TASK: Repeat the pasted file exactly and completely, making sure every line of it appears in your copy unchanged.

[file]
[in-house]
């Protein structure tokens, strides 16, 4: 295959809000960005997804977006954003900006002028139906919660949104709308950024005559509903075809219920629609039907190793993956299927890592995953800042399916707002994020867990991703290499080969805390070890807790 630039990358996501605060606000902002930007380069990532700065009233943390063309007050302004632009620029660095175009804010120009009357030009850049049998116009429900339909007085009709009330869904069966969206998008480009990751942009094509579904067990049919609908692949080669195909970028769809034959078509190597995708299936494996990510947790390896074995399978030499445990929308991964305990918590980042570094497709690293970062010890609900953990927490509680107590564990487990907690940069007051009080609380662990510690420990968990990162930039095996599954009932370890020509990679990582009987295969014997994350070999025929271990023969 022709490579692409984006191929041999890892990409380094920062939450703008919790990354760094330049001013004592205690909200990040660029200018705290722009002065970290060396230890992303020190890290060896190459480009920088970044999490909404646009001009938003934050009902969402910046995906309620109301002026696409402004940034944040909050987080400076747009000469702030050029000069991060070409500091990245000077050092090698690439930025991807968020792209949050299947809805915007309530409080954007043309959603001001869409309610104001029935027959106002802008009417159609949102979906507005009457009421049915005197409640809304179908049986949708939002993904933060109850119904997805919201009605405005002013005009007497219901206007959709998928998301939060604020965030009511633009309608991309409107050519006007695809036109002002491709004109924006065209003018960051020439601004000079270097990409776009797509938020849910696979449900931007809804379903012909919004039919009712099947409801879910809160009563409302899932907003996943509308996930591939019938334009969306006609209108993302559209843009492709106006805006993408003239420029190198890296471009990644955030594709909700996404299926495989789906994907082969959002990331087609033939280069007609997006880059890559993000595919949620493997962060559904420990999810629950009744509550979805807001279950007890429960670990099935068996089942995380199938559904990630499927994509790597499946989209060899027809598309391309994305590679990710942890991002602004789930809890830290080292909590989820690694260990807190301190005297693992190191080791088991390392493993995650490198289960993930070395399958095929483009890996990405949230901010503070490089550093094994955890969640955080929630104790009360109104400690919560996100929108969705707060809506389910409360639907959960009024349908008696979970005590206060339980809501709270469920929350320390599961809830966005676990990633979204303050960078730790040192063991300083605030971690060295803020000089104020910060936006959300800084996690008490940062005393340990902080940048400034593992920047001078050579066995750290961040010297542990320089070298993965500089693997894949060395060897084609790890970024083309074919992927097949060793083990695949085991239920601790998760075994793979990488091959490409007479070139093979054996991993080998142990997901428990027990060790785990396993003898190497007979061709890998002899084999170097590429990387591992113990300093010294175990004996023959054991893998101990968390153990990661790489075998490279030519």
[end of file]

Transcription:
[in-house]
């Protein structure tokens, strides 16, 4: 295959809000960005997804977006954003900006002028139906919660949104709308950024005559509903075809219920629609039907190793993956299927890592995953800042399916707002994020867990991703290499080969805390070890807790 630039990358996501605060606000902002930007380069990532700065009233943390063309007050302004632009620029660095175009804010120009009357030009850049049998116009429900339909007085009709009330869904069966969206998008480009990751942009094509579904067990049919609908692949080669195909970028769809034959078509190597995708299936494996990510947790390896074995399978030499445990929308991964305990918590980042570094497709690293970062010890609900953990927490509680107590564990487990907690940069007051009080609380662990510690420990968990990162930039095996599954009932370890020509990679990582009987295969014997994350070999025929271990023969 022709490579692409984006191929041999890892990409380094920062939450703008919790990354760094330049001013004592205690909200990040660029200018705290722009002065970290060396230890992303020190890290060896190459480009920088970044999490909404646009001009938003934050009902969402910046995906309620109301002026696409402004940034944040909050987080400076747009000469702030050029000069991060070409500091990245000077050092090698690439930025991807968020792209949050299947809805915007309530409080954007043309959603001001869409309610104001029935027959106002802008009417159609949102979906507005009457009421049915005197409640809304179908049986949708939002993904933060109850119904997805919201009605405005002013005009007497219901206007959709998928998301939060604020965030009511633009309608991309409107050519006007695809036109002002491709004109924006065209003018960051020439601004000079270097990409776009797509938020849910696979449900931007809804379903012909919004039919009712099947409801879910809160009563409302899932907003996943509308996930591939019938334009969306006609209108993302559209843009492709106006805006993408003239420029190198890296471009990644955030594709909700996404299926495989789906994907082969959002990331087609033939280069007609997006880059890559993000595919949620493997962060559904420990999810629950009744509550979805807001279950007890429960670990099935068996089942995380199938559904990630499927994509790597499946989209060899027809598309391309994305590679990710942890991002602004789930809890830290080292909590989820690694260990807190301190005297693992190191080791088991390392493993995650490198289960993930070395399958095929483009890996990405949230901010503070490089550093094994955890969640955080929630104790009360109104400690919560996100929108969705707060809506389910409360639907959960009024349908008696979970005590206060339980809501709270469920929350320390599961809830966005676990990633979204303050960078730790040192063991300083605030971690060295803020000089104020910060936006959300800084996690008490940062005393340990902080940048400034593992920047001078050579066995750290961040010297542990320089070298993965500089693997894949060395060897084609790890970024083309074919992927097949060793083990695949085991239920601790998760075994793979990488091959490409007479070139093979054996991993080998142990997901428990027990060790785990396993003898190497007979061709890998002899084999170097590429990387591992113990300093010294175990004996023959054991893998101990968390153990990661790489075998490279030519």